Frank Masley is spending his next few days at the Winter Olympics riding a sled no bigger than a snow shovel at 80 m.p.h. Amazingly, however, his biggest thrill as an athlete promises to be the stroll he took around Kosevo Stadium the other day.
This wasn't just any walk. It was the parade of the athletes into the opening ceremony, and there at the head of the largest contingent was Masley, proudly hoisting Old Glory for the benefit of 125 other United States team members.
What made the moment extra special was that he had been elected flag-bearer by his colleagues. It was the sort of honor that raises goosebumps even on a luger.
Or maybe especially on a luger, whose sport is so obscure in the United States that the mention of it sometimes prompts the joking response, ''Oh, the luge, isn't that a museum in Paris?''
You could probably accomodate the US luge community in a quonset hut. But here these fearless competitors are lodged with all the other athletes at the Olympic Village.
It was here that Masley's ''unveiling'' to the public took place. Standing on a chair at a makeshift press conference after the opening ceremony, Masley described his dream-of-a-lifetime election.
''At a meeting of team captains, every sport nominates someone as a flag-bearer, and it happened to be me for the luge team,'' he said. ''No luger had ever carried the American flag before, and so the argument was made that ours is an unknown, but up-and-coming sport that could use a big break like this.''
That the other captains agreed really delighted this former high school pole vaulter and cross-country runner from Newark, Del., who faced stiff competition from skier Phil Mahre and hockey player John Harrington, a member of the the 1980 gold medal-winning squad.
His selection also was cause for wild celebrating among his fellow sliders.
Not suprisingly, the lugers are a very close-knit group, and only days before the big announcment their togetherness had gotten them in and out of some trouble.
Running late for practice, six of them crowded into a tiny dormitory elevator despite the posted four-person limit. For 20 minutes they were stuck between floors - then they found a solution.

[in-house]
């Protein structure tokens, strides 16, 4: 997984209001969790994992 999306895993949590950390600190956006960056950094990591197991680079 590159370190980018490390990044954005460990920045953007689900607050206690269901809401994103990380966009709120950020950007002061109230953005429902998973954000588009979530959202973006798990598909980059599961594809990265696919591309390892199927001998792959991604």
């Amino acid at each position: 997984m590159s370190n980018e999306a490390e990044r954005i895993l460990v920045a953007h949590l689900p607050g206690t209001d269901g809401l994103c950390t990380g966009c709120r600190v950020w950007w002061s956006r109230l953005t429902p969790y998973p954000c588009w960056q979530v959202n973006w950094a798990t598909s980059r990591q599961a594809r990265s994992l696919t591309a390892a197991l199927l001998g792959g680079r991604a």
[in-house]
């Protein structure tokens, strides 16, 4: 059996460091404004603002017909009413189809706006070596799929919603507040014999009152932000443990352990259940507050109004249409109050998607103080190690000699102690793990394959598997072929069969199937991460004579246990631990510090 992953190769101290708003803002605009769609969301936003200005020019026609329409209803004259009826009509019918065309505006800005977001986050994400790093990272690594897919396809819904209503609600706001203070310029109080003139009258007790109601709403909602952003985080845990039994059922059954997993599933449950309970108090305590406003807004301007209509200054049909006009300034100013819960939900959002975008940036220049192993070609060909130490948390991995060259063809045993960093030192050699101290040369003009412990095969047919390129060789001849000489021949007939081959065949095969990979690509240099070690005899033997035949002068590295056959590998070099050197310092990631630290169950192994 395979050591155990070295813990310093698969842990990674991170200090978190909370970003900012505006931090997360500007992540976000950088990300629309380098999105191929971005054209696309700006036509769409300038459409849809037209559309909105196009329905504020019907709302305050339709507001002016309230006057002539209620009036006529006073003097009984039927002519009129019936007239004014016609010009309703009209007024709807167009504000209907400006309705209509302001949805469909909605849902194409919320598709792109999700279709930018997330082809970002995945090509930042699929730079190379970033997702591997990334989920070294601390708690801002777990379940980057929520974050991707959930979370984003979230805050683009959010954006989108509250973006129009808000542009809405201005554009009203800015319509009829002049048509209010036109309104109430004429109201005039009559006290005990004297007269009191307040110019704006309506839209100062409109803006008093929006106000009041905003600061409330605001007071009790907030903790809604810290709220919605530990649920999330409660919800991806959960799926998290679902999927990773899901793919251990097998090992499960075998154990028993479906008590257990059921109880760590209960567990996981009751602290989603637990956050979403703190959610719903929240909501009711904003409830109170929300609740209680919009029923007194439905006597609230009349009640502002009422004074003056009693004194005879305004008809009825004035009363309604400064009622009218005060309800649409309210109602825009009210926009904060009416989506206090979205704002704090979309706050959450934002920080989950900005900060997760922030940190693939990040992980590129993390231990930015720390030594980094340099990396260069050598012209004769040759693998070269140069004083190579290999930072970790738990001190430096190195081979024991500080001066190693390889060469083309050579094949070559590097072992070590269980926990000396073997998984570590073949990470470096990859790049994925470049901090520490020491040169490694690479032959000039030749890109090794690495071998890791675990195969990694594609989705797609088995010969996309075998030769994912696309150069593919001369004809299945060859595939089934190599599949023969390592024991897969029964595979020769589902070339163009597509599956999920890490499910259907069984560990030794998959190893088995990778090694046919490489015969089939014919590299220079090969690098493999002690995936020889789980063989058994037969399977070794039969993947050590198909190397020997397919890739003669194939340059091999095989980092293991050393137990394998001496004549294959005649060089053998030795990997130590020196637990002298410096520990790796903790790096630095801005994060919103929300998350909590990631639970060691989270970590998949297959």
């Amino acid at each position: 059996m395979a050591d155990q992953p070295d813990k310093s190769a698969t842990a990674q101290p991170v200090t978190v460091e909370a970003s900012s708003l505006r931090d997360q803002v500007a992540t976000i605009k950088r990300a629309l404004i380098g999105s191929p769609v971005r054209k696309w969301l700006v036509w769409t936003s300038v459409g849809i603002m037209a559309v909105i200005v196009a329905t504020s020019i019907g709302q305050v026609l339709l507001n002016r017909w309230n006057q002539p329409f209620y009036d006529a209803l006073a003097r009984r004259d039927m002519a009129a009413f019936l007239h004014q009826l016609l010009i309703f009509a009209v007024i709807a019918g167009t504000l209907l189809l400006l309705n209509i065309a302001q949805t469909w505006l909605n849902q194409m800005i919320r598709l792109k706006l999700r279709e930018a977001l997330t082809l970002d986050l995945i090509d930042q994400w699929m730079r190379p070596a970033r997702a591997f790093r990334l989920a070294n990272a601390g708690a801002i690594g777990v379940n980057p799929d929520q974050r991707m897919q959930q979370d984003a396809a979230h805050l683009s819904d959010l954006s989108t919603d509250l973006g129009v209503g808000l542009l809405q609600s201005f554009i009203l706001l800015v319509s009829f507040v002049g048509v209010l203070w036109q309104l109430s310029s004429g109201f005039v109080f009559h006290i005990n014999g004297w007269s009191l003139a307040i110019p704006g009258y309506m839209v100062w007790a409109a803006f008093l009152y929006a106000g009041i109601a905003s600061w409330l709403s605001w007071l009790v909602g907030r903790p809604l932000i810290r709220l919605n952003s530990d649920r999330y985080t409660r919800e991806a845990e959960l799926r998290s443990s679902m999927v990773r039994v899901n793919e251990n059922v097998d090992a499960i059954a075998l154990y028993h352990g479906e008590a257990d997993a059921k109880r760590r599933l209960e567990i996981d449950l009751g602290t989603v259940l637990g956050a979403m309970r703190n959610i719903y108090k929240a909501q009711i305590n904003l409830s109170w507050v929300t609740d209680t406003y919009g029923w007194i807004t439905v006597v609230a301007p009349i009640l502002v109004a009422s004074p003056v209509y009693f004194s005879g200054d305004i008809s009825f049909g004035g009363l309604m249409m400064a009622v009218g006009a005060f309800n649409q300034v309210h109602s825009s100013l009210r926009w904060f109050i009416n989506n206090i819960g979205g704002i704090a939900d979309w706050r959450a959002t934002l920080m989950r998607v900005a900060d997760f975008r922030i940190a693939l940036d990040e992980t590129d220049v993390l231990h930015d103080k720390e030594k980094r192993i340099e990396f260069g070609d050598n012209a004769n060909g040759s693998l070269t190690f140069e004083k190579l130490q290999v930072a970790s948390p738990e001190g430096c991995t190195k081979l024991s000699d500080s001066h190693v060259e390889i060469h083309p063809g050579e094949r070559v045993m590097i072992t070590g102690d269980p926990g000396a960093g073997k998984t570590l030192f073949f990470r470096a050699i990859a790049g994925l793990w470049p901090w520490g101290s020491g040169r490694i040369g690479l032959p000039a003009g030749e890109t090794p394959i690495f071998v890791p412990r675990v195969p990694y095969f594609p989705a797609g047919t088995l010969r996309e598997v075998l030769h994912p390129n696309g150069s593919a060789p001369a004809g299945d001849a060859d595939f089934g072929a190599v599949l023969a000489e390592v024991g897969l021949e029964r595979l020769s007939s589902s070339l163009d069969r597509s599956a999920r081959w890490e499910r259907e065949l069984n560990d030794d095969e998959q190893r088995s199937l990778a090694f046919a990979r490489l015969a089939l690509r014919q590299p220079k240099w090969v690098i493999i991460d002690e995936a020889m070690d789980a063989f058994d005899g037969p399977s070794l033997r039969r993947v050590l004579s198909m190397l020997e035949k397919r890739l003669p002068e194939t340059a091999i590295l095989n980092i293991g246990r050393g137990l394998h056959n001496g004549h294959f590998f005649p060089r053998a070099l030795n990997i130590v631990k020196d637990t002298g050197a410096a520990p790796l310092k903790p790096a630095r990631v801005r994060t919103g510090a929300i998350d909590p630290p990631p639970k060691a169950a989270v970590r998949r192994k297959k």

''We got the idea to all jump up at the same time,'' Masley recounted. ''We practiced a few times until we were all on the count. With eveybody in the air, the elevator dislodged itself just enough to rise up and let us off.''
Though one of America's top lugers, the 6 ft. 1 in. 170-lb. Masley very nearly didn't make the team. He crashed during the qualifying trials at Lake Placid, site of the only luge course in the Western Hemishphere. Though dazed, he managed to remount his sled and cross the finish line - some 10 seconds behind schedule.
Failure to finish would have put him out right then. ''I knew I could come back,'' he said, ''but I had to be cautious and keep my head up a little more than I wanted in order to watch the track.''
Lugers ride feet first from a prostrate position that cuts down wind resistance. As much as possible, the sledder tries to peer down his body at the course in front of him without raising his head.
Masley's altered strategy allowed him to secure the third and last men's singles spot. He also competes in the doubles with Ray Batemen, whose brother, Doug, is a US team member as well. The women have only a singles competition.
The luge, which is the only Olympic sport timed to a thousandth of a second, made its Olympic debut in 1964. The United States has never won a luge medal, and Masley says a top 10 finish here on Mt. Trebevic's combination luge-bobsled track would be an encouraging result for any of Uncle Sam's sliders.
He had a personal best time here on the last of four training runs, coming within a second of the leader. Still, he says that would only put him 15th to 20 th in the four-race competition that ends Sunday.
And Masley is no run-of-the-mill luger. A three-time US champion, he was 10th in last year's world championships and seventh in a World Cup event at Lake Placid, where he has spent much of his time since completing a civil engineering degree at Delaware Technical and Commmunity College in 1981. Considering the obscurity of luge in the United States, these efforts verge on the phenomenal.
But still, why would anyone hurdle down a chute of glare ice at such blinding speeds? ''To make the Olympic team,'' comes his straightforward answer.
His first step in that direction came after the 1976 Winter Games, when as an adventurous 16-year-old he headed for Lake Placid to see if the sport he had just seen on TV was for him.
''They don't start you at the top,'' he explains. ''You start low on the course and work on one curve at a time until you're comfortable with the speed. You keep working your way up until you can handle the entire run.''
By 1980 he had learned enough to make the Olympic team, finishing 28th.
This year Frank is riding on a sled he made himself, copying East German and Russian designs. The parts cost $600 out of his own pocket and countless hours of fine tuning to what looks like an exceeedingly simple piece of equipment.
The sled has a steering rein, but while earlier lugers tended to use this device, Masley and most other current top sliders prefer to use only their bodies. Frank has developed a safecracker's touch for controlling the sled's direction with imperceptible leg and shoulder motions.
Asked if the sensation of negotiating hairpin turns in these canvas-seated rockets was similar to a roller coaster ride, he replies, ''A roller coaster ride is sometimes scarier because you don't have any control of it. You can really control the luge by digging its runners into the ice.''
But doesn't a person have to be crazy to take such rides with only an elbow pad, body suit, and helmet for protection?
''No, crazy people don't make it down the track,'' is his silencing retort.